A new report from the Pembina Institute singles out Alberta’s oil and gas industry as pivotal to whether Canada will reach its 2020 emissions target.
Under current federal strategies, which do not require reductions as stringent as the Pembina’s report recommends, Canada will miss its emissions reduction target by about 110 million tonnes.
“Getting on Track to 2020” suggests the goal can be achieved if greenhouse gas emissions from the oil and gas sector in 2020 are 42 per cent less than what they are projected to be. That would also require them to drop 23 per cent below today’s levels.
“It is absolutely true that we are looking to the oil and gas sector to close most of the remaining gap to Canada’s target. That is because oil and gas is by far the biggest remaining ‘piece of the pie’ left under the government’s sector-by-sector approach,” the report says. The oil and gas sector currently accounts for a quarter of Canada’s GHG output.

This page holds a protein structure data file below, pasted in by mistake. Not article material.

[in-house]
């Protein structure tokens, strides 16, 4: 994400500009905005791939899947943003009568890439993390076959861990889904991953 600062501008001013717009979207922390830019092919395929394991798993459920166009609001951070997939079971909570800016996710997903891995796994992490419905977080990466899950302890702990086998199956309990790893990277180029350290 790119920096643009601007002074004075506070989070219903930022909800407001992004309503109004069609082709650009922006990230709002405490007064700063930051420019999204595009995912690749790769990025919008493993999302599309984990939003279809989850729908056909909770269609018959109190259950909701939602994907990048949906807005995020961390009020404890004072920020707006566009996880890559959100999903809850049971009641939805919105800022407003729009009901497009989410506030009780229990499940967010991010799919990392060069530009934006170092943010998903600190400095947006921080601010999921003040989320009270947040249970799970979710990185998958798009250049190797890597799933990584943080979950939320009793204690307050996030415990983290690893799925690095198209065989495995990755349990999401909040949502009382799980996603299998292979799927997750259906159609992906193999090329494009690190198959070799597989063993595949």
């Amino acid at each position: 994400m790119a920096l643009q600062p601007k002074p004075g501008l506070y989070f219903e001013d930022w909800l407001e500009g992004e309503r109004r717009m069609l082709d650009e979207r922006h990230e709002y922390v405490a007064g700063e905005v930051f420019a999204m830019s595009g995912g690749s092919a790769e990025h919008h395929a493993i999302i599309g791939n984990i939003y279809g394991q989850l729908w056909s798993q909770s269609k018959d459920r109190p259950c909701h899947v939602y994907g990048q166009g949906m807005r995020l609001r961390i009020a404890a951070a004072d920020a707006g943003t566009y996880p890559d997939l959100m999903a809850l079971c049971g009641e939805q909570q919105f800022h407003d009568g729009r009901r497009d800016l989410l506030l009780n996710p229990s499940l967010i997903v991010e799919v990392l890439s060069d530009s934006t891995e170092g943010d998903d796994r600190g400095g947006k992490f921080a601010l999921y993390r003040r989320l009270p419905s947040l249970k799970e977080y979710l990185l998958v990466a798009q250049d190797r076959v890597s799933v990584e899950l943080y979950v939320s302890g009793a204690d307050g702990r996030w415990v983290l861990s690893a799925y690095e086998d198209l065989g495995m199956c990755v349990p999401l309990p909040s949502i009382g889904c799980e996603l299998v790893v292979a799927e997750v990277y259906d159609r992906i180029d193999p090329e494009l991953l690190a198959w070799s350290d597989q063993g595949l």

The Pembina Institute recommends the government apply a $100 to $150 charge on every tonne of carbon produced by the oil and gas industry and limited access to carbon offset credits. The Alberta government currently charges $15 per tonne and allows unlimited use of carbon offset credits, which “Getting on Track to 2020” says provide no real incentive for oil and gas companies to reduce emissions.
According to the report, the 110 million tonnes of GHG Canada is forecast to emit in 2020 above its target are equivalent to the current emissions of the provinces of Saskatchewan, Manitoba and New Brunswick combined, or the total emissions from all passenger transportation in Canada.